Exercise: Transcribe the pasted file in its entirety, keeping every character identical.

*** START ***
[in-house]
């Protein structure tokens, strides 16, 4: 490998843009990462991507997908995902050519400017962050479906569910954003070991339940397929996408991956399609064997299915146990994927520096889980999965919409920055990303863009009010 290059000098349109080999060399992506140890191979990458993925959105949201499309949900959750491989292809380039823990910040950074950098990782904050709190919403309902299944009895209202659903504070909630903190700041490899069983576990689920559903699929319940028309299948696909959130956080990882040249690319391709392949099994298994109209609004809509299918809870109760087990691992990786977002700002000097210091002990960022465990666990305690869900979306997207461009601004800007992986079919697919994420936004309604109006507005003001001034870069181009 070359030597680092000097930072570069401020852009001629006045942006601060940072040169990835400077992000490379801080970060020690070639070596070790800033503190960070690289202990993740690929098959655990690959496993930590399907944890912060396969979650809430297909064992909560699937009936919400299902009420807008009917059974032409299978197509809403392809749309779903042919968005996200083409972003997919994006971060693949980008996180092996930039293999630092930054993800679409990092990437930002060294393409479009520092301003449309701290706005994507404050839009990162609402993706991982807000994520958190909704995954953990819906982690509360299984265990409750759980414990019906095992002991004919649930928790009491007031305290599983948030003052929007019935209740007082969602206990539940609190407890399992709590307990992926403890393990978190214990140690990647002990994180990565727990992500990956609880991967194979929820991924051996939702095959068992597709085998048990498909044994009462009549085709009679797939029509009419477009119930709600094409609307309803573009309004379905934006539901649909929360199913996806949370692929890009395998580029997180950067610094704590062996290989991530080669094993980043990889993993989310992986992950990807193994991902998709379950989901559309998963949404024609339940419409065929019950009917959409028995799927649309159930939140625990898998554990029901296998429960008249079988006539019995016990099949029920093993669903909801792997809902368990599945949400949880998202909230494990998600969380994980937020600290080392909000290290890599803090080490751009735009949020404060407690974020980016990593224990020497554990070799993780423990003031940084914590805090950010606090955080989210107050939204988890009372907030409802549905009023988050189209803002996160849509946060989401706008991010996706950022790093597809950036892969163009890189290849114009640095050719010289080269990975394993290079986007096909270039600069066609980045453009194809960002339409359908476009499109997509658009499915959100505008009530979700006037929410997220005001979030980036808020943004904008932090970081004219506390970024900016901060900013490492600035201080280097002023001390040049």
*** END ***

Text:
[in-house]
């Protein structure tokens, strides 16, 4: 490998843009990462991507997908995902050519400017962050479906569910954003070991339940397929996408991956399609064997299915146990994927520096889980999965919409920055990303863009009010 290059000098349109080999060399992506140890191979990458993925959105949201499309949900959750491989292809380039823990910040950074950098990782904050709190919403309902299944009895209202659903504070909630903190700041490899069983576990689920559903699929319940028309299948696909959130956080990882040249690319391709392949099994298994109209609004809509299918809870109760087990691992990786977002700002000097210091002990960022465990666990305690869900979306997207461009601004800007992986079919697919994420936004309604109006507005003001001034870069181009 070359030597680092000097930072570069401020852009001629006045942006601060940072040169990835400077992000490379801080970060020690070639070596070790800033503190960070690289202990993740690929098959655990690959496993930590399907944890912060396969979650809430297909064992909560699937009936919400299902009420807008009917059974032409299978197509809403392809749309779903042919968005996200083409972003997919994006971060693949980008996180092996930039293999630092930054993800679409990092990437930002060294393409479009520092301003449309701290706005994507404050839009990162609402993706991982807000994520958190909704995954953990819906982690509360299984265990409750759980414990019906095992002991004919649930928790009491007031305290599983948030003052929007019935209740007082969602206990539940609190407890399992709590307990992926403890393990978190214990140690990647002990994180990565727990992500990956609880991967194979929820991924051996939702095959068992597709085998048990498909044994009462009549085709009679797939029509009419477009119930709600094409609307309803573009309004379905934006539901649909929360199913996806949370692929890009395998580029997180950067610094704590062996290989991530080669094993980043990889993993989310992986992950990807193994991902998709379950989901559309998963949404024609339940419409065929019950009917959409028995799927649309159930939140625990898998554990029901296998429960008249079988006539019995016990099949029920093993669903909801792997809902368990599945949400949880998202909230494990998600969380994980937020600290080392909000290290890599803090080490751009735009949020404060407690974020980016990593224990020497554990070799993780423990003031940084914590805090950010606090955080989210107050939204988890009372907030409802549905009023988050189209803002996160849509946060989401706008991010996706950022790093597809950036892969163009890189290849114009640095050719010289080269990975394993290079986007096909270039600069066609980045453009194809960002339409359908476009499109997509658009499915959100505008009530979700006037929410997220005001979030980036808020943004904008932090970081004219506390970024900016901060900013490492600035201080280097002023001390040049």